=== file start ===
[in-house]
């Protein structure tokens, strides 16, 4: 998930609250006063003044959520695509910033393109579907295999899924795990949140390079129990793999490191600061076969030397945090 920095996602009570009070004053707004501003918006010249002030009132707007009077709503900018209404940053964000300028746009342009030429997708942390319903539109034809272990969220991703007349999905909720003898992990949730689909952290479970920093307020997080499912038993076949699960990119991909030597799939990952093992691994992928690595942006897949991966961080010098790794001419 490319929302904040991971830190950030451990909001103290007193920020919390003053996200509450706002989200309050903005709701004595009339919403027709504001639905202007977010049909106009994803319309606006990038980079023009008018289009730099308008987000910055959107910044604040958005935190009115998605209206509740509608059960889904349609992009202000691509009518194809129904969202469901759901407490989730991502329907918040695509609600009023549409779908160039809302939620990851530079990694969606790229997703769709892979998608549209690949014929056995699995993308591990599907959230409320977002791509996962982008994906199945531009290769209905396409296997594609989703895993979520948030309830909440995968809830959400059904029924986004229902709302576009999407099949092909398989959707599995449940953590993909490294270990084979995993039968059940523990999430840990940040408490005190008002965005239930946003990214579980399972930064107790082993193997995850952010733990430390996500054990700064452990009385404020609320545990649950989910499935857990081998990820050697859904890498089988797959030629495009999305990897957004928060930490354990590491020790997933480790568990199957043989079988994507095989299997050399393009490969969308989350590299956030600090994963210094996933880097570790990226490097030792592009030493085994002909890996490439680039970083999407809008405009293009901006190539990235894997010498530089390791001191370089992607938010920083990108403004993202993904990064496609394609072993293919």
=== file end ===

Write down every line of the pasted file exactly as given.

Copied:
[in-house]
């Protein structure tokens, strides 16, 4: 998930609250006063003044959520695509910033393109579907295999899924795990949140390079129990793999490191600061076969030397945090 920095996602009570009070004053707004501003918006010249002030009132707007009077709503900018209404940053964000300028746009342009030429997708942390319903539109034809272990969220991703007349999905909720003898992990949730689909952290479970920093307020997080499912038993076949699960990119991909030597799939990952093992691994992928690595942006897949991966961080010098790794001419 490319929302904040991971830190950030451990909001103290007193920020919390003053996200509450706002989200309050903005709701004595009339919403027709504001639905202007977010049909106009994803319309606006990038980079023009008018289009730099308008987000910055959107910044604040958005935190009115998605209206509740509608059960889904349609992009202000691509009518194809129904969202469901759901407490989730991502329907918040695509609600009023549409779908160039809302939620990851530079990694969606790229997703769709892979998608549209690949014929056995699995993308591990599907959230409320977002791509996962982008994906199945531009290769209905396409296997594609989703895993979520948030309830909440995968809830959400059904029924986004229902709302576009999407099949092909398989959707599995449940953590993909490294270990084979995993039968059940523990999430840990940040408490005190008002965005239930946003990214579980399972930064107790082993193997995850952010733990430390996500054990700064452990009385404020609320545990649950989910499935857990081998990820050697859904890498089988797959030629495009999305990897957004928060930490354990590491020790997933480790568990199957043989079988994507095989299997050399393009490969969308989350590299956030600090994963210094996933880097570790990226490097030792592009030493085994002909890996490439680039970083999407809008405009293009901006190539990235894997010498530089390791001191370089992607938010920083990108403004993202993904990064496609394609072993293919």